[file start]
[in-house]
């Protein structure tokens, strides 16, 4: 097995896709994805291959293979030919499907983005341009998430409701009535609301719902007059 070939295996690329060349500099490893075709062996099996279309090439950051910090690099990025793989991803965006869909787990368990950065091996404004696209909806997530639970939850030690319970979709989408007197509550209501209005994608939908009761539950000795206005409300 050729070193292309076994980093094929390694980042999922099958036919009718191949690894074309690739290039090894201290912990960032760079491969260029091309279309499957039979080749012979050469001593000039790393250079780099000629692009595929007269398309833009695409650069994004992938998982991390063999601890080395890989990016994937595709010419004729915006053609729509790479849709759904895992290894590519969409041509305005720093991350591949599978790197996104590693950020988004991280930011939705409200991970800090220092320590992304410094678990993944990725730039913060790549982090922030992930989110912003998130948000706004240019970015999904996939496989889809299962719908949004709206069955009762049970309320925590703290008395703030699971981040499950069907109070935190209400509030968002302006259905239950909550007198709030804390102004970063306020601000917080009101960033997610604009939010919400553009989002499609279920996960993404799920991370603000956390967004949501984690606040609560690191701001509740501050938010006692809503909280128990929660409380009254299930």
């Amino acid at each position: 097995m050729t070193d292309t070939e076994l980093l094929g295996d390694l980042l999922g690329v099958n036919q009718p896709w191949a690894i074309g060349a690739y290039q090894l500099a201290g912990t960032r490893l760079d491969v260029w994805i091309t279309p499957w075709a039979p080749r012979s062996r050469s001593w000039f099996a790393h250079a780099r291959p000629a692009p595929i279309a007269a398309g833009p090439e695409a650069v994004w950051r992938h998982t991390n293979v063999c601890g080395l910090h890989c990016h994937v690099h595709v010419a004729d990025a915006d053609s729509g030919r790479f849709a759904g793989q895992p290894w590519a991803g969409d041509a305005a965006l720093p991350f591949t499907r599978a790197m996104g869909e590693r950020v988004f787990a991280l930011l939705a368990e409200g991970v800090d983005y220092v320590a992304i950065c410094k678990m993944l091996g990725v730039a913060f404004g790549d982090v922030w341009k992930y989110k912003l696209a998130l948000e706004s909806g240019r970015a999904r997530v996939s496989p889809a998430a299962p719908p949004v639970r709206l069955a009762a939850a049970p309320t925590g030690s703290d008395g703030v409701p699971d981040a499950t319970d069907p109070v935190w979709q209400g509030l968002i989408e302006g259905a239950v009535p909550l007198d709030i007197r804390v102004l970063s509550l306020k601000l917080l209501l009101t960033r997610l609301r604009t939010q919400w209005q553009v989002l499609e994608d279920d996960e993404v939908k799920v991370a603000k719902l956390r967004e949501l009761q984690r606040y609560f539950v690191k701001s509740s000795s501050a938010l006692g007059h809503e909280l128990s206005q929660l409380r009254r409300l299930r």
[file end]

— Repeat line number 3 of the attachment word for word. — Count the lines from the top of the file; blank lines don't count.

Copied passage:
């Amino acid at each position: 097995m050729t070193d292309t070939e076994l980093l094929g295996d390694l980042l999922g690329v099958n036919q009718p896709w191949a690894i074309g060349a690739y290039q090894l500099a201290g912990t960032r490893l760079d491969v260029w994805i091309t279309p499957w075709a039979p080749r012979s062996r050469s001593w000039f099996a790393h250079a780099r291959p000629a692009p595929i279309a007269a398309g833009p090439e695409a650069v994004w950051r992938h998982t991390n293979v063999c601890g080395l910090h890989c990016h994937v690099h595709v010419a004729d990025a915006d053609s729509g030919r790479f849709a759904g793989q895992p290894w590519a991803g969409d041509a305005a965006l720093p991350f591949t499907r599978a790197m996104g869909e590693r950020v988004f787990a991280l930011l939705a368990e409200g991970v800090d983005y220092v320590a992304i950065c410094k678990m993944l091996g990725v730039a913060f404004g790549d982090v922030w341009k992930y989110k912003l696209a998130l948000e706004s909806g240019r970015a999904r997530v996939s496989p889809a998430a299962p719908p949004v639970r709206l069955a009762a939850a049970p309320t925590g030690s703290d008395g703030v409701p699971d981040a499950t319970d069907p109070v935190w979709q209400g509030l968002i989408e302006g259905a239950v009535p909550l007198d709030i007197r804390v102004l970063s509550l306020k601000l917080l209501l009101t960033r997610l609301r604009t939010q919400w209005q553009v989002l499609e994608d279920d996960e993404v939908k799920v991370a603000k719902l956390r967004e949501l009761q984690r606040y609560f539950v690191k701001s509740s000795s501050a938010l006692g007059h809503e909280l128990s206005q929660l409380r009254r409300l299930r």